Most Working Age People Plan to Partially Retire

The idea of “semi-retirement” has grown in popularity among working age people, but less clear is how to turn hope into reality when it comes to timing retirement.

A new study from HSBC finds more than four in 10 working Americans plan to semi-retire when leaving the full-time work force—nearly double the number of current retirees who report that they left full-time work in steps (22%).

When studying working age people around the world, the number planning to semi-retire jumps to more than half (56%) of current workers. HSBC’s “The Future of Retirement: Choices for Later Life” report reveals among that group, the majority (54%) plan to stay in the same job, but work fewer hours.

In today’s world, the process of retiring is often more of a gradual transition, with many opting for a move into semi-retirement first, explains Charlie Nunn, group head of wealth management at HSBC. He adds that respondents gave different reasons for wanting to enter into semi-retirement, with more saying they’ll do so by choice than by necessity. This directly conflicts with other research findings that show people often don’t have control over their date of retirement due to health or employability reasons—implying harmful cognitive dissonance may be impacting retirement decisionmaking in the U.S. work force.

Current semi-retirees say they entered the transition period for positive reasons, such as to keep active or keep their brain alert (34%); because they like working (29%); because they do not want to retire full time, at least immediately (26%); and to reduce stress (22%). On the other end of the spectrum, 7% say they have or had family members to support, requiring them to work past normal retirement age; while another 9% are no longer able to find full-time employment. One in 10 say they want to bridge a shortfall in retirement income, 11% are unable to afford to retire full-time, and 17% point to health reasons or physical demands.

The study further identified a reliance on an inheritance among working age people. Nearly two-thirds (66%) who have received or expect to receive an inheritance believe it will help to fund their retirement, while more than a quarter (27%) expect it will completely or largely fund it.

“Living inheritances add another dimension to the already complex financial pressures faced by retirees,” says Andrew Ireland, an executive vice president and head of premier banking for HSBC Bank USA. He adds that by relying on an inheritance, “people are putting their future finances at risk.” That inheritance may not always be forthcoming, as less than a third (32%) of working age people have received an inheritance.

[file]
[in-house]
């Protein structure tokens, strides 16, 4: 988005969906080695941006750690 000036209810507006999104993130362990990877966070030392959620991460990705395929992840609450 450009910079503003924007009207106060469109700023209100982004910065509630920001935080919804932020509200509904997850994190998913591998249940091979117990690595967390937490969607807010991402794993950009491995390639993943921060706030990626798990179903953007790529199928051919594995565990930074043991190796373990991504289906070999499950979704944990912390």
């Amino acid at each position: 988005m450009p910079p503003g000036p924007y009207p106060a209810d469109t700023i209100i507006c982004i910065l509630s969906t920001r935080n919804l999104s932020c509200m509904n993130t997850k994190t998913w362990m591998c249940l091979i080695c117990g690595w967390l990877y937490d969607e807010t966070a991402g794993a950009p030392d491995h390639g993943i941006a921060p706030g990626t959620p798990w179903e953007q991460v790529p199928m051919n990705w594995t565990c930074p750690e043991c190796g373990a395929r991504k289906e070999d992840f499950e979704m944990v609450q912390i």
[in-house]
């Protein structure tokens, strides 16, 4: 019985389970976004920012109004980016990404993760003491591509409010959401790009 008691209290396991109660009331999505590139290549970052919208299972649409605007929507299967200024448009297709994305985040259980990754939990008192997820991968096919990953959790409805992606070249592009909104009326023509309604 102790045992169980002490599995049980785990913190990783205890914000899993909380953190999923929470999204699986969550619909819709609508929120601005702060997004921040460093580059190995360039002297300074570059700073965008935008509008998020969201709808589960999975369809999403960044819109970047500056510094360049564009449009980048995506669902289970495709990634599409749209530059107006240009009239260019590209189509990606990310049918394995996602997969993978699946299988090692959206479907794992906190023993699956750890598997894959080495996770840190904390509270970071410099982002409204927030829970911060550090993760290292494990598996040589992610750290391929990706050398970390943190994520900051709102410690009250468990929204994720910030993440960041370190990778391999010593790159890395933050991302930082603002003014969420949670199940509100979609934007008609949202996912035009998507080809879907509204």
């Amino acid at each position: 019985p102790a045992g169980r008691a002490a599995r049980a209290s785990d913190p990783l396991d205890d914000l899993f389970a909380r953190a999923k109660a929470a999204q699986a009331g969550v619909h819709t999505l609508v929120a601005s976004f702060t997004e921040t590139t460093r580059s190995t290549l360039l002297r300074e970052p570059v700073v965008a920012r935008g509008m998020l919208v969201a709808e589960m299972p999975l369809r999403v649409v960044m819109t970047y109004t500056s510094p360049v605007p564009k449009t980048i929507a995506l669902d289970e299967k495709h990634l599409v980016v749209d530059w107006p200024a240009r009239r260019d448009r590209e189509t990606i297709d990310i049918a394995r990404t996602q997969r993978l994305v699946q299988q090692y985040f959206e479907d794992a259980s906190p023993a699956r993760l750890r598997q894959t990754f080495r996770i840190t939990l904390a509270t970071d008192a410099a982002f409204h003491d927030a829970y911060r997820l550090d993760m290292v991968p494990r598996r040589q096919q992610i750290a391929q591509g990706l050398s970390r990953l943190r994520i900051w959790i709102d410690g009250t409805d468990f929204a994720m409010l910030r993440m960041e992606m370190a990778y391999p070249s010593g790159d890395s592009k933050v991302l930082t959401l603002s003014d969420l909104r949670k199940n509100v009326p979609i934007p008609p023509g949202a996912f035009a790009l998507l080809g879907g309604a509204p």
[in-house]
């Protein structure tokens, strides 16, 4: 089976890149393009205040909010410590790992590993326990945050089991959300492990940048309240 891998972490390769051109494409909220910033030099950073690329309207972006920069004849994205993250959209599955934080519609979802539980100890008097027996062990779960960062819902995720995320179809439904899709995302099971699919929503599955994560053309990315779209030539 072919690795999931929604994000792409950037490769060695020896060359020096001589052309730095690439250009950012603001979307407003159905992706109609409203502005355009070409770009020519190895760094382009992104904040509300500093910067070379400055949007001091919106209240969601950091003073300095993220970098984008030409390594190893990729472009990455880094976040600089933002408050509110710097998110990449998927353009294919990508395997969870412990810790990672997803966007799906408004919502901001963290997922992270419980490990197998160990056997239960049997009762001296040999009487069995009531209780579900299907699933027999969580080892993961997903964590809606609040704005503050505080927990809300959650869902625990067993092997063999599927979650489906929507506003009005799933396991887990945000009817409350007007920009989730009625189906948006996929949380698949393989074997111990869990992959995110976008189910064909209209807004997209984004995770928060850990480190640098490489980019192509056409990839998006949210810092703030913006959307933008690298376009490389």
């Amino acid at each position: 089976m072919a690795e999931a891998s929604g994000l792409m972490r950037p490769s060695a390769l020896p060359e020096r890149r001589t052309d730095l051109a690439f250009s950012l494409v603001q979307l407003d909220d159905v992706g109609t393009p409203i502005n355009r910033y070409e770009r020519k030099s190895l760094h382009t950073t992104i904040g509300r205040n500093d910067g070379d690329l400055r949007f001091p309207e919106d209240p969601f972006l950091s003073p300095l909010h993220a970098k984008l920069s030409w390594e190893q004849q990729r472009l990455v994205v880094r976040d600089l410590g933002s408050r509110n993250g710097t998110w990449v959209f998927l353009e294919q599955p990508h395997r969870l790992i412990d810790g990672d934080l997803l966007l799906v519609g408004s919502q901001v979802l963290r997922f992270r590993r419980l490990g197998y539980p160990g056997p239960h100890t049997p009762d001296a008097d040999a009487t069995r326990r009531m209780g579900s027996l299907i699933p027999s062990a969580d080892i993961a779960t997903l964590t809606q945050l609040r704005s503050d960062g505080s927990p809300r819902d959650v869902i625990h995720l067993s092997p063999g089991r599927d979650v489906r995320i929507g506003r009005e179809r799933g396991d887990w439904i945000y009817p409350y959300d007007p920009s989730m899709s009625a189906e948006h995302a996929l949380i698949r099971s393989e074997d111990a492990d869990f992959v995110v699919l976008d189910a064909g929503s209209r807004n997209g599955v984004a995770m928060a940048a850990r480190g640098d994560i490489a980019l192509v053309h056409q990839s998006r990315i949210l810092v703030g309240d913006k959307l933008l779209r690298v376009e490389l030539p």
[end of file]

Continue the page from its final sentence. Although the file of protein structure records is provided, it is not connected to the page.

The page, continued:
With regard to spending, saving, or passing along their own wealth, most respondents (66%) say they will spend some and save some money to pass on to the next generation. Another 21% admit they will spend all their money and let the next generation create its own wealth, while 13% will save as much money as possible to pass on to the next generation. For Americans specifically, 14% more people agree it is better to spend all their money, rather than save to pass on to the next generation.

Additional findings reveal U.S. retirees are 17% less likely than the global average to financially support other people, with 43% currently supporting at least one additional person. On a global scale, 41% worry about being able to financially support their family or friends when retired, and 40% are concerned about being reliant on family or friends for financial support in retirement.

The study also reveals more than two in five people plan to move when they retire, with relocation from a town or city to a rural area being the most prevalent choice. Moving abroad is also an option for many in retirement, with the most popular destinations including the U.S. (19%), Australia (17%), Canada (16%) and New Zealand (16%).

“It’s essential that people of all ages adequately prepare for life’s later stages. Even the smallest amount saved today can contribute to the lifestyle you want in retirement and the legacy you hope to leave,” Ireland concludes. “Those who fail to plan may find that any kind of inheritance is unlikely and also that a comfortable retirement is beyond reach.”

HSBC prescribes four actions to help individuals plan for a better financial future:

  1. Be realistic about your retirement aspirations: Decide how you want to spend your retirement and be realistic about how much money you will need.
  2. Review your long-term working plans: Determine the age at which you can afford to fully retire and include expectations about semi-retirement.
  3. Consider your wider financial commitments: Review the long-term financial needs for yourself and your family and include both in your planning.
  4. Have a clear retirement plan: Analyze how you will fund your retirement, not assuming an inheritance. Be sure to seek financial advice for assistance if needed.

The “Future of Retirement: Choice for Later Life” report is the eleventh in its series and includes responses from more than 16,000 people in 15 countries and territories worldwide. Statistics were obtained through an online poll in August and September 2014. More information about the report and findings is available on HSBC’s website.